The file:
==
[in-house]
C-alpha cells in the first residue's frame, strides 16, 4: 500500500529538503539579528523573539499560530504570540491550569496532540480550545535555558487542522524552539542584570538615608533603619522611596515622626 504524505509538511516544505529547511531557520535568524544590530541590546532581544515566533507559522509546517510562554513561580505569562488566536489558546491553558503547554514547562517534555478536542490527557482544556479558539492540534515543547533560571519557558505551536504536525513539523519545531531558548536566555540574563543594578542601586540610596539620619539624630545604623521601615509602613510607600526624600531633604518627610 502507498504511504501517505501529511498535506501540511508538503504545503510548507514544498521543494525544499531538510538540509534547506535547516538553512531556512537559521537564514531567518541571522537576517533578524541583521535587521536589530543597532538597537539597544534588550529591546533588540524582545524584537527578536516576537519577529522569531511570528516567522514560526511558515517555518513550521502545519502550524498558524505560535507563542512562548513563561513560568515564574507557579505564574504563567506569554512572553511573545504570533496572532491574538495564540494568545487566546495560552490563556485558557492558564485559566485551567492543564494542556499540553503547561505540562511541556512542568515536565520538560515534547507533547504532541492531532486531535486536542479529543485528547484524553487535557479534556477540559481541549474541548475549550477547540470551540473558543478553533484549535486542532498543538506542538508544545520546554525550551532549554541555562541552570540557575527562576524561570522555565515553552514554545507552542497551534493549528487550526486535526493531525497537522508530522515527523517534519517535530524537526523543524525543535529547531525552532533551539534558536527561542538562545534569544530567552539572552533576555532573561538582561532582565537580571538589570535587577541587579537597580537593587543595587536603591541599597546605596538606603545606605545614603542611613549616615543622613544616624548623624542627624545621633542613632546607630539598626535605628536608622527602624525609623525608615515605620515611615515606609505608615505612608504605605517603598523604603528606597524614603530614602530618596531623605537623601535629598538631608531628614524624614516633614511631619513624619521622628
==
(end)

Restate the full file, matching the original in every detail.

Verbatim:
[in-house]
C-alpha cells in the first residue's frame, strides 16, 4: 500500500529538503539579528523573539499560530504570540491550569496532540480550545535555558487542522524552539542584570538615608533603619522611596515622626 504524505509538511516544505529547511531557520535568524544590530541590546532581544515566533507559522509546517510562554513561580505569562488566536489558546491553558503547554514547562517534555478536542490527557482544556479558539492540534515543547533560571519557558505551536504536525513539523519545531531558548536566555540574563543594578542601586540610596539620619539624630545604623521601615509602613510607600526624600531633604518627610 502507498504511504501517505501529511498535506501540511508538503504545503510548507514544498521543494525544499531538510538540509534547506535547516538553512531556512537559521537564514531567518541571522537576517533578524541583521535587521536589530543597532538597537539597544534588550529591546533588540524582545524584537527578536516576537519577529522569531511570528516567522514560526511558515517555518513550521502545519502550524498558524505560535507563542512562548513563561513560568515564574507557579505564574504563567506569554512572553511573545504570533496572532491574538495564540494568545487566546495560552490563556485558557492558564485559566485551567492543564494542556499540553503547561505540562511541556512542568515536565520538560515534547507533547504532541492531532486531535486536542479529543485528547484524553487535557479534556477540559481541549474541548475549550477547540470551540473558543478553533484549535486542532498543538506542538508544545520546554525550551532549554541555562541552570540557575527562576524561570522555565515553552514554545507552542497551534493549528487550526486535526493531525497537522508530522515527523517534519517535530524537526523543524525543535529547531525552532533551539534558536527561542538562545534569544530567552539572552533576555532573561538582561532582565537580571538589570535587577541587579537597580537593587543595587536603591541599597546605596538606603545606605545614603542611613549616615543622613544616624548623624542627624545621633542613632546607630539598626535605628536608622527602624525609623525608615515605620515611615515606609505608615505612608504605605517603598523604603528606597524614603530614602530618596531623605537623601535629598538631608531628614524624614516633614511631619513624619521622628